That is what Ms. Jones testified she saw–a gun placed at Aiyana’s head, testimony which Fishman continually badgered her about, as if it was inconceivable that a police officer would deliberately shoot anyone. VOD brought his testimony to the attention of both Moran and Mark Hindelang, the second asst. prosecutor, during breaks, but they scoffed it off. It clearly interfered with their theory that the shooting was not deliberate.
Testimony from a blood splatter expert earlier was that there were large droplets of blood on the portion of Weekley’s ballistic shield which covers the eyes with see-through material. That appears to indicate that Weekley must have shot Aiyana while holding the shield, a grossly negligent action. Other members of the team testified they are taught to drop the shield upon entry if there is no immediate danger such as gunfire. Most said they do not carry the shield, and if they do, they carry it using a short gun.
The blood splatter expert also said that blood on the shield dripped down afterwards in a horizontal pattern as if the shield had finally been placed on the floor after the shooting. Numerous members of the SRT team testified that they are trained and retrained with regard to “trigger discipline,” keeping their trigger finger held straight out against the slide above the trigger, even if someone tries to take their gun.
A weapons expert testified that Weekley’s gun could not be fired accidentally. So if he did not fire it accidentally, he fired it ON PURPOSE, WILFULLY.
Judge Hathaway herself has repeatedly said throughout the trial that she trusts the members of the jury, which was extensively weeded out regarding opinions on the killing of Michael Brown in Ferguson, MO and on the militarization of the police. However, one juror told the judge during a subsequent voir dire on an earlier defense motion for a mis-trial that she thought Fishman was disrespectful to family members, in contrast to the way he questioned police.
VOD reported much earlier that an individual in close contact with members of the Prosecutor’s office reported that such a scenario was in the works, with count one being dismissed and the jury considering only “reckless discharge” of a firearm. He said many in the prosecutor’s office are upset with the way the case has been handled with regard to Aiyana’s family.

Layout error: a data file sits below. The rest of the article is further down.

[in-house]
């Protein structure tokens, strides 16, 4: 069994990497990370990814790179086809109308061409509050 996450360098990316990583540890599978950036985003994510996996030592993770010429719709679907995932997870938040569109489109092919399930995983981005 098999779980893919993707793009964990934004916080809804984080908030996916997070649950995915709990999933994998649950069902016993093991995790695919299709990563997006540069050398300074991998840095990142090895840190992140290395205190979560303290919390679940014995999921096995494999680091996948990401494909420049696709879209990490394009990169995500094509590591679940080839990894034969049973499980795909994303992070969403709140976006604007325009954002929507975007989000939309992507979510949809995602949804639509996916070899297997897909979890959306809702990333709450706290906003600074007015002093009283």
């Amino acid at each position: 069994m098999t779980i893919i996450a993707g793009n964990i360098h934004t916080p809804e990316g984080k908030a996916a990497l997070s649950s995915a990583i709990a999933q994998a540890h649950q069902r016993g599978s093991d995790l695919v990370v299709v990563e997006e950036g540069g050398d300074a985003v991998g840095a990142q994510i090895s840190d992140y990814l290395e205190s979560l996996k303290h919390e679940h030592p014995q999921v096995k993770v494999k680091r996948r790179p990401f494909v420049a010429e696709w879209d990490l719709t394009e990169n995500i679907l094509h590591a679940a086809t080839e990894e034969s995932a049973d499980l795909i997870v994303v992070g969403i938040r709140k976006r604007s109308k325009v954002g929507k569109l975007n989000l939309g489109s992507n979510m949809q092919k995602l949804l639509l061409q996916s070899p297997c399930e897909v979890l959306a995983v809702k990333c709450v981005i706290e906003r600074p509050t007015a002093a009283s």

Family members of Aiyana told VOD that Moran told them all jurors wanted to find Weekley guilty of manslaughter during his first trial. But Hathaway declared a hung jury during that trial after only three days of deliberation.
MORE TO COME LATER.
Related stories on this trial, many of which contain information deliberately not reported by daily print and TV media:
EMAIL SENT TO JUDGE HATHAWAY BY PARALEGAL ROBERTO GUZMAN:
Dear Judge Hathaway:
As a resident of Wayne County who has, like you, sat through and heard much of the testmony in the Joseph Weekley trial, I write to urge you to reconsider your decision preliminary dismissing the count of involuntary manslaughter. The court’s comments on the record early this morning expressing reservation that the people have met their burden is belied by the evidence.
In particular, the court expressed concern that the people have not shown that Officer Weekly “willfully” disregarded the results of his actions toward others. The contrary is true. The evidence showed that (1) the SRT and Weekley himself KNEW there were children in the home as they sat out there surveiling the home for hours that day and saw children coming to and fro the residence; and (2) Weekley’s finger on the trigger is a willful disregard that the gun would fire into an occupied home and shoot its occupants.
There is no question he knew the home was occupied and children were in that home. Moreover, the evidence shows he violated protocol on having his finger on the trigger. Clearly, that showed willfulness.
And as an aside, I find it pretty pathetic that much focus was placed on the grandmother’s alleged lies about whether Weekly deliberately walked up to the little girl and shot her while the court, and the media backing Detroit Police, seem content to ignore the lies Weekly told that Ms. Jones struggled with him over the weapon and that is what caused it to fire.
If the court grants a directed verdict, that would tell me that the Court believes Weekley, despite the medical examiner’s findings and the forensics evidence showing he shot the girl immediately upon entering that home. I can only hope your conscience will not allow you to make the wrong decision and let a lying cop walk free. As a result a darling little girl is dead. Your decision will only give Detroit Police the license to kill and lie about it.
I will hold you to your publicly sworn duty as a justice hired by the taxpayers of Wayne County to uphold justice,failing of which I will remember this at election time.